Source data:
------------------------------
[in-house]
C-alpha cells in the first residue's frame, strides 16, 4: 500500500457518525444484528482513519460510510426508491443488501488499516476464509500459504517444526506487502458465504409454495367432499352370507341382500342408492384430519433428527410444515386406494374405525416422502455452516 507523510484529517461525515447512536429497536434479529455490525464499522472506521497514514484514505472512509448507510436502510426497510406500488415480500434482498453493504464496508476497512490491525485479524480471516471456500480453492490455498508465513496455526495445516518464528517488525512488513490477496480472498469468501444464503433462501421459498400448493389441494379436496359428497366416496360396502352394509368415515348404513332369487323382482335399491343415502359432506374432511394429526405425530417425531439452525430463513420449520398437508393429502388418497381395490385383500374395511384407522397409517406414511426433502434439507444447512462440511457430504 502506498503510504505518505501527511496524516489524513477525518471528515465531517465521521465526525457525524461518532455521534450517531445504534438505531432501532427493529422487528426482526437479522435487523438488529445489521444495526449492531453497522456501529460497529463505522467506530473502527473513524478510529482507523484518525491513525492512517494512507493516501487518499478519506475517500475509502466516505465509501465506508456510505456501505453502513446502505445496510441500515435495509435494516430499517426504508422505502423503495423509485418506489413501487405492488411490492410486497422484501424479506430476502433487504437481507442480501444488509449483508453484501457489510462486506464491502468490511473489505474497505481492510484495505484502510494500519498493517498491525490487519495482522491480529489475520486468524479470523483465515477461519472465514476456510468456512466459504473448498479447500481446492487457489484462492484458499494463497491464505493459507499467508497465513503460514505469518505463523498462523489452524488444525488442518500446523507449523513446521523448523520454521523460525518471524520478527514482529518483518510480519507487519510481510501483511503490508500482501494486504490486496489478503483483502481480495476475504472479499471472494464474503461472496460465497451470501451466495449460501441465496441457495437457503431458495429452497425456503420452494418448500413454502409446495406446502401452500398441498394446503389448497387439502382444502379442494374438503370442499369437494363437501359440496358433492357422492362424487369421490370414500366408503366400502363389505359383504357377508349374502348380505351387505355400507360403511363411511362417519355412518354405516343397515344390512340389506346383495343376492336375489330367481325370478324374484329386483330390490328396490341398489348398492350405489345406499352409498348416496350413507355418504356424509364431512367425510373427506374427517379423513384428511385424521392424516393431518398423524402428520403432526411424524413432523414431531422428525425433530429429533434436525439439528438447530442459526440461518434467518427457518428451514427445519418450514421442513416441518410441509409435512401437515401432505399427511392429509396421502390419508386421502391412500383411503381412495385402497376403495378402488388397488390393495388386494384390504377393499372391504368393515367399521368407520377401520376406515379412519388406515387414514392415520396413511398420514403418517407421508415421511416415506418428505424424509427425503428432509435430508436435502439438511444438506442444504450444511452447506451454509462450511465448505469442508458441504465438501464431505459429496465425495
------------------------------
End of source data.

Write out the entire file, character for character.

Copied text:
[in-house]
C-alpha cells in the first residue's frame, strides 16, 4: 500500500457518525444484528482513519460510510426508491443488501488499516476464509500459504517444526506487502458465504409454495367432499352370507341382500342408492384430519433428527410444515386406494374405525416422502455452516 507523510484529517461525515447512536429497536434479529455490525464499522472506521497514514484514505472512509448507510436502510426497510406500488415480500434482498453493504464496508476497512490491525485479524480471516471456500480453492490455498508465513496455526495445516518464528517488525512488513490477496480472498469468501444464503433462501421459498400448493389441494379436496359428497366416496360396502352394509368415515348404513332369487323382482335399491343415502359432506374432511394429526405425530417425531439452525430463513420449520398437508393429502388418497381395490385383500374395511384407522397409517406414511426433502434439507444447512462440511457430504 502506498503510504505518505501527511496524516489524513477525518471528515465531517465521521465526525457525524461518532455521534450517531445504534438505531432501532427493529422487528426482526437479522435487523438488529445489521444495526449492531453497522456501529460497529463505522467506530473502527473513524478510529482507523484518525491513525492512517494512507493516501487518499478519506475517500475509502466516505465509501465506508456510505456501505453502513446502505445496510441500515435495509435494516430499517426504508422505502423503495423509485418506489413501487405492488411490492410486497422484501424479506430476502433487504437481507442480501444488509449483508453484501457489510462486506464491502468490511473489505474497505481492510484495505484502510494500519498493517498491525490487519495482522491480529489475520486468524479470523483465515477461519472465514476456510468456512466459504473448498479447500481446492487457489484462492484458499494463497491464505493459507499467508497465513503460514505469518505463523498462523489452524488444525488442518500446523507449523513446521523448523520454521523460525518471524520478527514482529518483518510480519507487519510481510501483511503490508500482501494486504490486496489478503483483502481480495476475504472479499471472494464474503461472496460465497451470501451466495449460501441465496441457495437457503431458495429452497425456503420452494418448500413454502409446495406446502401452500398441498394446503389448497387439502382444502379442494374438503370442499369437494363437501359440496358433492357422492362424487369421490370414500366408503366400502363389505359383504357377508349374502348380505351387505355400507360403511363411511362417519355412518354405516343397515344390512340389506346383495343376492336375489330367481325370478324374484329386483330390490328396490341398489348398492350405489345406499352409498348416496350413507355418504356424509364431512367425510373427506374427517379423513384428511385424521392424516393431518398423524402428520403432526411424524413432523414431531422428525425433530429429533434436525439439528438447530442459526440461518434467518427457518428451514427445519418450514421442513416441518410441509409435512401437515401432505399427511392429509396421502390419508386421502391412500383411503381412495385402497376403495378402488388397488390393495388386494384390504377393499372391504368393515367399521368407520377401520376406515379412519388406515387414514392415520396413511398420514403418517407421508415421511416415506418428505424424509427425503428432509435430508436435502439438511444438506442444504450444511452447506451454509462450511465448505469442508458441504465438501464431505459429496465425495